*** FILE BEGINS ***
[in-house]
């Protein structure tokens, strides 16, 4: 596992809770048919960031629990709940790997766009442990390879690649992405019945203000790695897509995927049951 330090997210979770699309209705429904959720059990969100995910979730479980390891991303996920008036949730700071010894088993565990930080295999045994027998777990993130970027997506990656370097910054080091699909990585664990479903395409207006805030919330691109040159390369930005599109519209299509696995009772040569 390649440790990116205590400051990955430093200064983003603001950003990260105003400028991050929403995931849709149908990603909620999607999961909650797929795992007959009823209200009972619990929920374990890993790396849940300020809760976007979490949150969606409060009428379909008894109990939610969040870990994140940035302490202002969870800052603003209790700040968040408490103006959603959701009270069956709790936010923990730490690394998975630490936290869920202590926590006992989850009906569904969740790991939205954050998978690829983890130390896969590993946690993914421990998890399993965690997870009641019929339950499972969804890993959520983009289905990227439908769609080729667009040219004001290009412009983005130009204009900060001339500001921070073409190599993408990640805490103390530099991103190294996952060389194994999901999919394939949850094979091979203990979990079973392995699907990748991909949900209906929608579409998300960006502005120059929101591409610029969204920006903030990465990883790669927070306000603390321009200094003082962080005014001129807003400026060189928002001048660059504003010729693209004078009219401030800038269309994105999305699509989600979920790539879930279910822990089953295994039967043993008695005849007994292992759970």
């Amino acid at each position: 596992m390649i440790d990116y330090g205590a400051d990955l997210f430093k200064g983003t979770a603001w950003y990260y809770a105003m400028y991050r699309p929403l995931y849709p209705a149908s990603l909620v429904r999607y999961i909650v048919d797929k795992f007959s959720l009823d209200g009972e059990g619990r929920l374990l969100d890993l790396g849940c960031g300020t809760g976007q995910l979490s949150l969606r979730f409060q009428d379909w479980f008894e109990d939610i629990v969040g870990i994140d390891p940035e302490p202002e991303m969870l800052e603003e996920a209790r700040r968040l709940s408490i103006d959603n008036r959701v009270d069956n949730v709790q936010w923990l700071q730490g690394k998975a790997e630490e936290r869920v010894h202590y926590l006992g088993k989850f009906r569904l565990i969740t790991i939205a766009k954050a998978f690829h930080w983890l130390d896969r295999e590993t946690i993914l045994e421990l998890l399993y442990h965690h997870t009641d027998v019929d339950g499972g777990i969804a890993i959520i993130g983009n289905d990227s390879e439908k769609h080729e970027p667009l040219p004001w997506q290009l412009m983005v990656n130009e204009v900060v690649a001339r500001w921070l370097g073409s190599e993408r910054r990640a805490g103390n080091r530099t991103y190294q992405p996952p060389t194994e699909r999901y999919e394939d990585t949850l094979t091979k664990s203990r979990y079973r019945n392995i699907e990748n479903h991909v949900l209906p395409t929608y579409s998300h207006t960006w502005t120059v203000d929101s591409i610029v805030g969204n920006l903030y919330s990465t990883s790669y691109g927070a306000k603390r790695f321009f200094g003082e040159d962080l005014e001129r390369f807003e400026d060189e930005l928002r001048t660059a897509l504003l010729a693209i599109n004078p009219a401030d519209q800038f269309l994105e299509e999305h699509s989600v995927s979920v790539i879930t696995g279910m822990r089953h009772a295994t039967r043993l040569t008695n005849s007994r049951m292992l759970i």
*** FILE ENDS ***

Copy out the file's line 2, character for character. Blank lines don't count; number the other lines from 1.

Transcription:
């Protein structure tokens, strides 16, 4: 596992809770048919960031629990709940790997766009442990390879690649992405019945203000790695897509995927049951 330090997210979770699309209705429904959720059990969100995910979730479980390891991303996920008036949730700071010894088993565990930080295999045994027998777990993130970027997506990656370097910054080091699909990585664990479903395409207006805030919330691109040159390369930005599109519209299509696995009772040569 390649440790990116205590400051990955430093200064983003603001950003990260105003400028991050929403995931849709149908990603909620999607999961909650797929795992007959009823209200009972619990929920374990890993790396849940300020809760976007979490949150969606409060009428379909008894109990939610969040870990994140940035302490202002969870800052603003209790700040968040408490103006959603959701009270069956709790936010923990730490690394998975630490936290869920202590926590006992989850009906569904969740790991939205954050998978690829983890130390896969590993946690993914421990998890399993965690997870009641019929339950499972969804890993959520983009289905990227439908769609080729667009040219004001290009412009983005130009204009900060001339500001921070073409190599993408990640805490103390530099991103190294996952060389194994999901999919394939949850094979091979203990979990079973392995699907990748991909949900209906929608579409998300960006502005120059929101591409610029969204920006903030990465990883790669927070306000603390321009200094003082962080005014001129807003400026060189928002001048660059504003010729693209004078009219401030800038269309994105999305699509989600979920790539879930279910822990089953295994039967043993008695005849007994292992759970």